She also mentions Pixar’s first film featuring a female protagonist, 2012’s Brave, about a strong, assertive and “brave” (duh!)—hence “ugly”—redhead. My, how far we’ve come!

Where Cunningham saw a sort of “bottleneck” in modern feminism, where white, privileged feminists like myself don’t understand the problems facing feminists of colour, feminists with sexual orientation other than straight, feminists with gender other than cis, and feminists with disabilities, she praised the “grassroots” feminism sprouting in the young feminist community, epitomised by SlutWalk. (SlutWalk has been criticised by non-white, non-middle-class feminists for excluding them. Cunningham defended the protest, but by only speaking about issues that affect the feminists SlutWalk caters to, perhaps she could be seen as contributing to this bottleneck?)

She longs for a fourth wave feminism, and finished the talk with this. Some would say we are in/entering a fourth wave, where sexual liberation and reproductive rights still reign supreme, but there is more of a focus on the needs of different types of feminists, as mentioned above, and “serious”, Third-World feminism, where some view the movement is most needed.

Those who are instigating these grassroots movements; this fourth wave; these feminist blogs; are arguably the 25-year-olds who “don’t get feminism”, as Cunningham asserted. While I don’t wish to demonise her for questioning my, and my peers’, motivations and understanding of the movement we so lovingly work towards, I was thoroughly offended by this comment. If Cunningham, and an elderly audience member who spoke up during question time by reiterating that young people don’t “get” what “real” feminism is all about, took a look around the function room at BMW Edge at Federation Square, they would have realised that the majority of people in attendance were under or around 25. Some of them were men, which signifies that yes, while we do still have “a long long way to go”, there are people on our side.

Furthermore, I remember last year there was a bit of tension in the ranks between second- and third-wave feminists, which has also contributed to the bottleneck Cunningham speaks of.

I think we, as feminists, need to be careful about who we call a “real feminist”. Is she the man-hating “HLL (Hairy Legged Lesbian)” stereotype? The woman who shuns all pain-killers to have a natural, home birth, and shames all those who don’t? The “expert”? The grassroots SlutWalk organisers? According to Cunningham, perhaps it’s not the young, beautiful women who “don’t understand” the real issues of concern for feminism because, well, they’re 25 and still have men drooling at their feet. (I’m paraphrasing here, but this is basically the gist of what I interpreted Cunningham to mean). There’ll be more on this to come throughout the week. In the meantime, what do you think?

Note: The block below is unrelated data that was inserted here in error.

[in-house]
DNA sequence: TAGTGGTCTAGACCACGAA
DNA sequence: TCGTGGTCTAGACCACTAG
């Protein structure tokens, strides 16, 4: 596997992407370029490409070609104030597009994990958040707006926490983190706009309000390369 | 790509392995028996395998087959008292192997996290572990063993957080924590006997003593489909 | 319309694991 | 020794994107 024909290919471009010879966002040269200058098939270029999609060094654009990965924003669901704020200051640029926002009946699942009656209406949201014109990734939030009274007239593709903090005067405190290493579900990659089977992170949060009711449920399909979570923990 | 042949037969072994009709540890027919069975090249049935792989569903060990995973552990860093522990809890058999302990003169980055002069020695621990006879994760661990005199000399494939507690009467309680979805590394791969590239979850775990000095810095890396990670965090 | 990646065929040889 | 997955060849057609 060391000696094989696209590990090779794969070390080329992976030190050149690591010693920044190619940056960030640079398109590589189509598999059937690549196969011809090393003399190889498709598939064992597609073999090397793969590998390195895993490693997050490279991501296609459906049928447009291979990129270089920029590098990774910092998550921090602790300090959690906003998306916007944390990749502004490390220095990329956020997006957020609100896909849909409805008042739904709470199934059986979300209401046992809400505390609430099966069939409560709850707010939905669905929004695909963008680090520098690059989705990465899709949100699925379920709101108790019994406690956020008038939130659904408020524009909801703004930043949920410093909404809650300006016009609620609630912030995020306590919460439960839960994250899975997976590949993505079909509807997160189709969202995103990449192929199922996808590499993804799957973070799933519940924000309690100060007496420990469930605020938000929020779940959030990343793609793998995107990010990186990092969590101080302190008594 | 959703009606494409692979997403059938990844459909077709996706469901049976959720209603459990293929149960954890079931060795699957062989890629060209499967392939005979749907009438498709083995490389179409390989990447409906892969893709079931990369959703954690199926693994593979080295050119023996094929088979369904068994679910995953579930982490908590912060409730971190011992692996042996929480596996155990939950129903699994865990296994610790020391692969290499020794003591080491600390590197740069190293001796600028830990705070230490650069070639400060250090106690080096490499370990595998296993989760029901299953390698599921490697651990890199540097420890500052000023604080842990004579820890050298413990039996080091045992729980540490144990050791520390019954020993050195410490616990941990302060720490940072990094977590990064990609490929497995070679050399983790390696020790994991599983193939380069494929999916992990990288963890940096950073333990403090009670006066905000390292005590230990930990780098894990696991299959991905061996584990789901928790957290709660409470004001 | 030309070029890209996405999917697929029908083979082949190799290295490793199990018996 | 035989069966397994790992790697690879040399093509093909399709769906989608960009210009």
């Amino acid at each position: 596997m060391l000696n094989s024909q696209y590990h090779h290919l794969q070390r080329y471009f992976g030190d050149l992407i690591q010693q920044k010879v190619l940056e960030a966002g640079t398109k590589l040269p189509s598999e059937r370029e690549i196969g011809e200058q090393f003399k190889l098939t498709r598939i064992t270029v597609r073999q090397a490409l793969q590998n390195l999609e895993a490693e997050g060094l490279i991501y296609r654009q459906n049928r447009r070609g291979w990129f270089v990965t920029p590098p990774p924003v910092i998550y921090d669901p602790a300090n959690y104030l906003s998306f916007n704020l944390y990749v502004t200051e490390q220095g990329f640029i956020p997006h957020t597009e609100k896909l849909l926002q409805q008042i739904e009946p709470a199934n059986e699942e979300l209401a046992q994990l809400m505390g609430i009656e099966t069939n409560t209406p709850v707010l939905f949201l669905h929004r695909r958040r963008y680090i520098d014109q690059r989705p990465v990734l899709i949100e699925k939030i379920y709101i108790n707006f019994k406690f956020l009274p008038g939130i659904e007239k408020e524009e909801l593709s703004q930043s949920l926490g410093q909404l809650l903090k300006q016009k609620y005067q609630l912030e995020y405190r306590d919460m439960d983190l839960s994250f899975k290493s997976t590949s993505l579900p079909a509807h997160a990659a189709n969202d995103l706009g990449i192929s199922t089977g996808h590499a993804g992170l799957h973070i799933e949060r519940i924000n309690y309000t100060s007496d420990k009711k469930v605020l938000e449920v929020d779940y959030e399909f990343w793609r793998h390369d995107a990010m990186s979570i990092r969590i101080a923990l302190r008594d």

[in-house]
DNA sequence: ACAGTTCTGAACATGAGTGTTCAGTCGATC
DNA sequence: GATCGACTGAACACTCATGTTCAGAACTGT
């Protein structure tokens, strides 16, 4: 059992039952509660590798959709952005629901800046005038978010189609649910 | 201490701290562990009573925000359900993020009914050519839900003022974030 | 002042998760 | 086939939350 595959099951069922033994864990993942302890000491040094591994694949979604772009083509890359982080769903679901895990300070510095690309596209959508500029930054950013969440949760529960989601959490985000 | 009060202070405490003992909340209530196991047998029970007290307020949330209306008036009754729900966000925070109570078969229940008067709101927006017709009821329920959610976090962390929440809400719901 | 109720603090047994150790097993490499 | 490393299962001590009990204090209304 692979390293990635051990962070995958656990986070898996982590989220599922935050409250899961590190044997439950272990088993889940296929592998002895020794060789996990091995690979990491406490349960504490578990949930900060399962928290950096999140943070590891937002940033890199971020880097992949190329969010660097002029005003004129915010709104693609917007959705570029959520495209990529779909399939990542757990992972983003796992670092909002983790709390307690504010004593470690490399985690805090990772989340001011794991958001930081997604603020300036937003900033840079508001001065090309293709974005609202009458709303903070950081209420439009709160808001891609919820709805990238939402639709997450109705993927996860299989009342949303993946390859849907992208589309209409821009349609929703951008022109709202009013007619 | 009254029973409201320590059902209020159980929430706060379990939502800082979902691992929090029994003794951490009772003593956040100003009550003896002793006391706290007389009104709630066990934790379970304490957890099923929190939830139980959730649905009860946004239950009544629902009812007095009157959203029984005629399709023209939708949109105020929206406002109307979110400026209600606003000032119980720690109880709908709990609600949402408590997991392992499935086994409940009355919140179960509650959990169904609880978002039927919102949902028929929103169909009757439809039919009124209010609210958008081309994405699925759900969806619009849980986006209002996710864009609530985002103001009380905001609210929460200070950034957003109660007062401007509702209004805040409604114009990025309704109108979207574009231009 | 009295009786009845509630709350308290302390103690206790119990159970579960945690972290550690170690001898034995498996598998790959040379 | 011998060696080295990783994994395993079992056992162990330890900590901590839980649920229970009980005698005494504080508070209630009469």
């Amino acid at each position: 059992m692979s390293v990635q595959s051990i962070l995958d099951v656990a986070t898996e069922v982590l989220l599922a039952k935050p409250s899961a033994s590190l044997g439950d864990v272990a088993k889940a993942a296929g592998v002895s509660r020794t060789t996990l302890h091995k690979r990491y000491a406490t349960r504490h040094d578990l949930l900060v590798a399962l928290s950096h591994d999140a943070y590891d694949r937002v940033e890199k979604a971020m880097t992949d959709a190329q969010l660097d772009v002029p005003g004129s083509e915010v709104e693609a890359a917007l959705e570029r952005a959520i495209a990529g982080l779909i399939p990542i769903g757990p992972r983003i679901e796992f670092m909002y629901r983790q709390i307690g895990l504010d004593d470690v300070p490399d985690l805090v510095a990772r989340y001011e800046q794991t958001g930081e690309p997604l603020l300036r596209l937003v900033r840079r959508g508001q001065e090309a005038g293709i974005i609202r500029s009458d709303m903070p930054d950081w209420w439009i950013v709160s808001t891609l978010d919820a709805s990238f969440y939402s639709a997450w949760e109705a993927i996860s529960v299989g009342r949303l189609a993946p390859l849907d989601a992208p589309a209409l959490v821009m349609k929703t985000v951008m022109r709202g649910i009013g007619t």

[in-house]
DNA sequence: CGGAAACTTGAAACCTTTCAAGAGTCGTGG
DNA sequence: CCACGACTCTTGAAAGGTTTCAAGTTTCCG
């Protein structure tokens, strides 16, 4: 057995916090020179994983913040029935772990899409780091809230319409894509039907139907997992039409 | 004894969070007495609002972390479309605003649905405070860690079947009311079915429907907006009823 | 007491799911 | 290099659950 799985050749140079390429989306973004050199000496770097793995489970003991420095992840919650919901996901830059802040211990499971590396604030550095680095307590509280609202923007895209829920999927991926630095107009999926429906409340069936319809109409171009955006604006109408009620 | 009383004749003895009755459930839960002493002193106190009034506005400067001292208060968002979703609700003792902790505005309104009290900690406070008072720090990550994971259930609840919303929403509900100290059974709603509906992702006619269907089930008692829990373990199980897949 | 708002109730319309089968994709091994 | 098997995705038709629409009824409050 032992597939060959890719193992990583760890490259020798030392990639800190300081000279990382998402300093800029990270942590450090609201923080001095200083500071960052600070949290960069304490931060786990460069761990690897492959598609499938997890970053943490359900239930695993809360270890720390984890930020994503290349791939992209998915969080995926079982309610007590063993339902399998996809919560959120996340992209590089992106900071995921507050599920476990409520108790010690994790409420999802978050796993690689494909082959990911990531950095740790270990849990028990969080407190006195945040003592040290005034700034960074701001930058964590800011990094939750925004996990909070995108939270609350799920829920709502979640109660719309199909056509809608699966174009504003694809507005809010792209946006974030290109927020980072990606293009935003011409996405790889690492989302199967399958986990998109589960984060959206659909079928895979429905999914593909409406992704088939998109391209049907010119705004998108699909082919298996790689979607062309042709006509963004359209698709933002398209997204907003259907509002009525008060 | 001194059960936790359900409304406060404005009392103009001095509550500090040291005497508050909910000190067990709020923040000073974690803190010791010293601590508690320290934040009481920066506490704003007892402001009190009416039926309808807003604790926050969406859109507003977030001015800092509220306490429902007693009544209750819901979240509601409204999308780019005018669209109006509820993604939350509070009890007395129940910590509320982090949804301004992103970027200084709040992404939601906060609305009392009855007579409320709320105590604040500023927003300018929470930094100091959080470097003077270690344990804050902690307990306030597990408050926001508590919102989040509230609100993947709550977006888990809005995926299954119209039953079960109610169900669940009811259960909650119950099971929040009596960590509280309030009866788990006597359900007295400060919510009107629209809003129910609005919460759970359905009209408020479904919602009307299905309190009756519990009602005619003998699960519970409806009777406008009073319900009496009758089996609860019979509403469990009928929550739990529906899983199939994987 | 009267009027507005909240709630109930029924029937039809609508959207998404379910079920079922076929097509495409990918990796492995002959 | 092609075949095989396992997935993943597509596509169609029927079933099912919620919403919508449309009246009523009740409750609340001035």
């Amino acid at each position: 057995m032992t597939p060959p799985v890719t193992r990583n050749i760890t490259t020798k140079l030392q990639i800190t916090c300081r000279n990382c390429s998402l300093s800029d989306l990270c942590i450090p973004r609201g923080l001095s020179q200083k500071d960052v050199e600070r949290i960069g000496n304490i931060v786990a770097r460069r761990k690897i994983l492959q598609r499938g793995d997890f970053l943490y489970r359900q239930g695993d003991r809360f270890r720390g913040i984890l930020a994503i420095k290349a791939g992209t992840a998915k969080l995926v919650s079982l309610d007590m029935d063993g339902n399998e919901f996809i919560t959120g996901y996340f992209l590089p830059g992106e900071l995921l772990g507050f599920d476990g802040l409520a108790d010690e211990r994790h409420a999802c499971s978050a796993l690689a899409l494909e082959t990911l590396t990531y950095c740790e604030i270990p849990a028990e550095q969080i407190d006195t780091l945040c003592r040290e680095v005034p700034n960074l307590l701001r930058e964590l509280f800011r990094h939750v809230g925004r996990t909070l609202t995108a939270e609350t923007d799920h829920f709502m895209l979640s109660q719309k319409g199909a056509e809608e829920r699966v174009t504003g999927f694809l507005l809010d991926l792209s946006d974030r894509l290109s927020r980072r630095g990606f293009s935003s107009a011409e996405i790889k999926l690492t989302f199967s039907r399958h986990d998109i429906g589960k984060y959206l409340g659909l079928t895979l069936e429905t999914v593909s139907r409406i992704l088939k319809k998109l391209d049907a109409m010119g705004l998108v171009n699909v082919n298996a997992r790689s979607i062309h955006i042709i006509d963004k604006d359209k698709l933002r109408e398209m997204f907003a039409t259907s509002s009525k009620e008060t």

*Updated 05/09/11: It was actually Alan Jones, at the Rally of No Confidence in Canberra, who lead the crowd in a verbal barraging of journalist Jacqueline Maley after she asked him if he had been paid to speak. I have added the link to this information below.

Related: Has Feminism Failed?

“Who the Bloody Hell Are We?”: The Sentimental Bloke at the Wheeler Centre.

Witch Trial: Burning at the Stake on Charmed.

Bridesmaids Review.

Cowboys VS. Aliens & Indians… Does it Really Matter? They’re All the Same Anyway, According to the New Movie.

Rachel Berry as Feminist.

Ain’t Nothin’ Gonna Break My Slutty Stride.

Melbourne Writers’ Festival: Never, Ever, Again—Why Australian Abortion Law Needs Reform by Caroline de Costa Book Launch.

Surfing the Third Wave: Second-Wave VS. Third-Wave Feminism on Gossip Girl.

Elsewhere: [ABC’s The Drum] A Prize of One’s Own: The Case for an Aussie Orange.

[Feminaust] Welcome to Monday August 29 2011.

[Sydney Morning Herald] The Fee, Me & Alan Jones: How Question of Money Turned Crowd Nasty.

Image via Melbourne Writers’ Festival.

Movie Review: Rise of the Planet of the Apes*.

 

Proposition me with a trip to the movies to see Rise of the Planet of the Apes and, ordinarily, I wouldn’t be interested. Sci-fi, James Franco… not a fan of either.

But show me the trailer, with a heavy focus on the humanity of apes and how they’re  “just like us!” and hella yeah, I’m down to see it.

The film begins with James Franco as a scientist, who has been working on an anti-Alzheimer’s drug by injecting it into apes to see if their brains can repair themselves. Not only does the drug A-1-12 do this, it also creates new pathways in the brain, which means the recipient knows and can do things they couldn’t before.

Bright Eyes, the ape who produced such results, goes ape-shit, so to speak, and is put down. What was thought to be the drug’s fault is attributed to Bright Eyes’ unknown pregnancy and birth, and “she was just being protective” of the baby ape hidden in her enclosure.

The experiment is shut down and Franco’s character, Will Rodman, sees no option but to take the baby ape home to the San Francisco house he shares with his Alzheimer’s-inflicted father, Charles, played by John Lithgow.

Fast forward three years and Caesar, whom they’ve named the now-super ape, has had the A-1-12 transferred to him at birth, it is discovered. He has his own play area in the attic, and he gazes down at the human world below him, aching to experience life outside the confines of the Rodman home.